Japanese operator Softbank is shelling out $20.1 billion to acquire a controlling 70 percent stake in Sprint, a transaction that will give Sprint much-needed cash to compete with AT&T and Verizon Wireless.

The buyout buoys Sprint's heavily indebted balance sheet with $8 billion in new capital. 

The operator won't get more spectrum or new subscribers out of the deal, the key benefits of T-Mobile USA’s recently announced merger with MetroPCS.

“This is a transformative transaction for Sprint that creates immediate value for our stockholders, while providing an opportunity to participate in the future growth of a stronger, better capitalized Sprint going forward," Sprint CEO Dan Hesse said in a statement. 

Softbank’s capital infusion will help Sprint finance its network overhaul and LTE deployment, key parts of Hesse’s plan to turn Sprint around after its ruinous 2005 merger with Nextel. The Nextel transaction resulted in years of heavy losses and customer defections, trends that Sprint has only recently begun to reverse. 

Softbank will pay $7.30 a share for about 55 percent of Sprint's current stock, and Sprint shareholders will receive the remaining $12.1 billion from the transaction. The remaining shares will become part of the new company, called New Sprint. 

When the transaction closes, Sprint's shareholders will hold 30 percent of New Sprint, with Softbank controlling the remaining 70 percent. 

The investment has already been approved by both companies' boards of directors. The transaction is expected to close in mid-2013 after it gains approval from the Justice Department and other regulators. 

Sprint will retain its current headquarters in Overland Park, Kan. after the deal is complete. Hesse will serve as CEO of New Sprint and the company's 10-member board of directors will retain at least three current members of Sprint's board. 

The announcement early this morning refuted analysts' predictions that Softbank was unlikely to go after a majority investment in Sprint because of potential government concerns over foreign ownership.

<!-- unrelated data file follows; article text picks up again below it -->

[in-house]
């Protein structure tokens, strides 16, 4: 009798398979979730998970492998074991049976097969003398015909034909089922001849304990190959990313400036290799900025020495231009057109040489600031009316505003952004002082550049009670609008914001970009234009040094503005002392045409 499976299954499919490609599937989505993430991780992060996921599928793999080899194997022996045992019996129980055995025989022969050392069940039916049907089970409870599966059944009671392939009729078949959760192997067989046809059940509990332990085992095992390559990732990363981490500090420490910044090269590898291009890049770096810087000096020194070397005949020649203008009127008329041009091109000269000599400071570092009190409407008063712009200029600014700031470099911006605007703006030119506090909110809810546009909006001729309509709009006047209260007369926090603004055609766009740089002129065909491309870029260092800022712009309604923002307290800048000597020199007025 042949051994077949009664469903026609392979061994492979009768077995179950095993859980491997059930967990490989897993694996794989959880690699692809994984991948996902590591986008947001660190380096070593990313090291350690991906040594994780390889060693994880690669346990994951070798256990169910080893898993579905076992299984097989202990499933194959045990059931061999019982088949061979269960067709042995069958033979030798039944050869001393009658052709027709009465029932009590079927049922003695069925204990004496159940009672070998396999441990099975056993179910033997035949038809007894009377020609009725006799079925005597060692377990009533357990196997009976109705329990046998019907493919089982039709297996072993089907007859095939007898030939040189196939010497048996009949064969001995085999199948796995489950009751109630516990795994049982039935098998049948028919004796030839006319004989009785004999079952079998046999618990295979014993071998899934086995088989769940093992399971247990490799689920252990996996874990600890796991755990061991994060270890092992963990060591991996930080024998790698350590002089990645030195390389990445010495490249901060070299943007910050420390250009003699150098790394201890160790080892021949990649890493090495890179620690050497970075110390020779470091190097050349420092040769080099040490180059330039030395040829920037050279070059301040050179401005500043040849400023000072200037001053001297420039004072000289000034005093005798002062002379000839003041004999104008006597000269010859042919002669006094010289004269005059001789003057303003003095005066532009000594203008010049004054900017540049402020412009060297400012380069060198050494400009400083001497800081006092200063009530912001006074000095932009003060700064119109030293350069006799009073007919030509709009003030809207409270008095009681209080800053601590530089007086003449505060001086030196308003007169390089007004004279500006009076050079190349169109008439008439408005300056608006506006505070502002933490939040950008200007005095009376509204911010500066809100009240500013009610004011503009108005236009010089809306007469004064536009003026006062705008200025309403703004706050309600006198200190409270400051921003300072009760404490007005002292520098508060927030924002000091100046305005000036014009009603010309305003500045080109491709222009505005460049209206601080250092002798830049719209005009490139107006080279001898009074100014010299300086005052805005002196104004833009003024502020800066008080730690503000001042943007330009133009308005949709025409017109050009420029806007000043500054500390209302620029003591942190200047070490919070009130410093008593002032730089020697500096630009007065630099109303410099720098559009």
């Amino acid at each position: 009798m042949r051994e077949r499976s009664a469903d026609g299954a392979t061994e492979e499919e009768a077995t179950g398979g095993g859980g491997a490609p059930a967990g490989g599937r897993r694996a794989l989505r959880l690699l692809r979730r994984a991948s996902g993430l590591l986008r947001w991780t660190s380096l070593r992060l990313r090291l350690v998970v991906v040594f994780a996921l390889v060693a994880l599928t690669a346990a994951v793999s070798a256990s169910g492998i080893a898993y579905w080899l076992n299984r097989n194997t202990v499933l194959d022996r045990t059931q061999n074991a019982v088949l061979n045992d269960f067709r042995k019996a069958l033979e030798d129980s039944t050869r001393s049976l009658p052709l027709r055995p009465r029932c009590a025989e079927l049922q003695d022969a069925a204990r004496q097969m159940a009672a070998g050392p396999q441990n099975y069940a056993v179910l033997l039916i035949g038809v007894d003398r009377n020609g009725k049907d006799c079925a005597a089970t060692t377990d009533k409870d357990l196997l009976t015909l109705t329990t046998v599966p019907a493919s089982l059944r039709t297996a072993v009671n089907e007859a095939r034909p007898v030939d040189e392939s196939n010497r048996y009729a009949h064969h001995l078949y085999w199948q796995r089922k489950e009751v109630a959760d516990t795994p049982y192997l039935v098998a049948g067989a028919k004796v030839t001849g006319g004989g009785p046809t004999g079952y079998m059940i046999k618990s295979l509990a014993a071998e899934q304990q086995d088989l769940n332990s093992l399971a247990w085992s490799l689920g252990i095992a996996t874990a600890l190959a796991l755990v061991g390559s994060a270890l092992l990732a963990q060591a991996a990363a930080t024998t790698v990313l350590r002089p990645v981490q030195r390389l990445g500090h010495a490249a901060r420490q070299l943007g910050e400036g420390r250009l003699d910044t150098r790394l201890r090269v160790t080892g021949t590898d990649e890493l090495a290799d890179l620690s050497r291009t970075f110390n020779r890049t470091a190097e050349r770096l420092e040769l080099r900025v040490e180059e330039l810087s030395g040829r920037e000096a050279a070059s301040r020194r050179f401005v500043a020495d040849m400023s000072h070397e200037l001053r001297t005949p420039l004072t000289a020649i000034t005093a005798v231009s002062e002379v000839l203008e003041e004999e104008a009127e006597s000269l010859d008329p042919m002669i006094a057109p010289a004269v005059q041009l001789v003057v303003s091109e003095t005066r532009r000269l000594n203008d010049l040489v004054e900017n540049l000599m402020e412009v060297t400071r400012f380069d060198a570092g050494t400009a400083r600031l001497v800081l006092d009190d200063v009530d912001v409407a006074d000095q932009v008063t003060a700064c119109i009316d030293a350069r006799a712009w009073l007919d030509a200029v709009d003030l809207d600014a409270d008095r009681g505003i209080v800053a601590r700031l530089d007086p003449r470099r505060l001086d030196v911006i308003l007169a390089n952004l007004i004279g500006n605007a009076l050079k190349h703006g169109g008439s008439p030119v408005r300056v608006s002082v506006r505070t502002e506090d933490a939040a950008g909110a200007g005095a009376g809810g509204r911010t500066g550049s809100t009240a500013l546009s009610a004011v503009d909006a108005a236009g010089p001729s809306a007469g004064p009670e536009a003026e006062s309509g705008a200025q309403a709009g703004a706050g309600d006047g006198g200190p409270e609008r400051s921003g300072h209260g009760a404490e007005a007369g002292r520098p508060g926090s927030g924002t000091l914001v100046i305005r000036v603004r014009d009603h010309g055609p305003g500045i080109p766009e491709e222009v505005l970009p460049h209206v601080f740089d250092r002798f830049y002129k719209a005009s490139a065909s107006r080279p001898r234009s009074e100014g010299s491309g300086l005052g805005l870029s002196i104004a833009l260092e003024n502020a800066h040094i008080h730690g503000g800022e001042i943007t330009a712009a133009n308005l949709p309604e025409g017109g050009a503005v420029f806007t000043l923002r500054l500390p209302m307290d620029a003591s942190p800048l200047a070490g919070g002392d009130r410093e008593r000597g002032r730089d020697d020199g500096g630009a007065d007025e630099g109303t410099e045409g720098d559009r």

The buyout does not include a deal for Clearwire, another source of analyst speculation. Softbank said in its announcement today that the deal "does not require Sprint to take any actions involving Clearwire" other than those hashed out under the two companies' previous agreements.

T-Mobile USA's merger with MetroPCS put pressure on Sprint by creating a stronger fourth-place competitor. The two companies will have a combined subscriber base of about 42.5 million customers, inching closer to Sprint's 56 million subscribers. 

Sprint's subscriber base remains far behind that of AT&T and Verizon, the country's two largest wireless providers. Verizon Wireless has about 111 million subscribers and AT&T has about 105 million customers.

Sprint’s LTE network lags behind Verizon but appears to be catching up to AT&T. Sprint is working to launch in 200 markets over the coming months. That could put it ahead of AT&T, which currently has its LTE network live in 77 markets. Even with that aggressive push, Sprint’s LTE footprint will still be dwarfed by Verizon’s LTE network in more than 400 markets.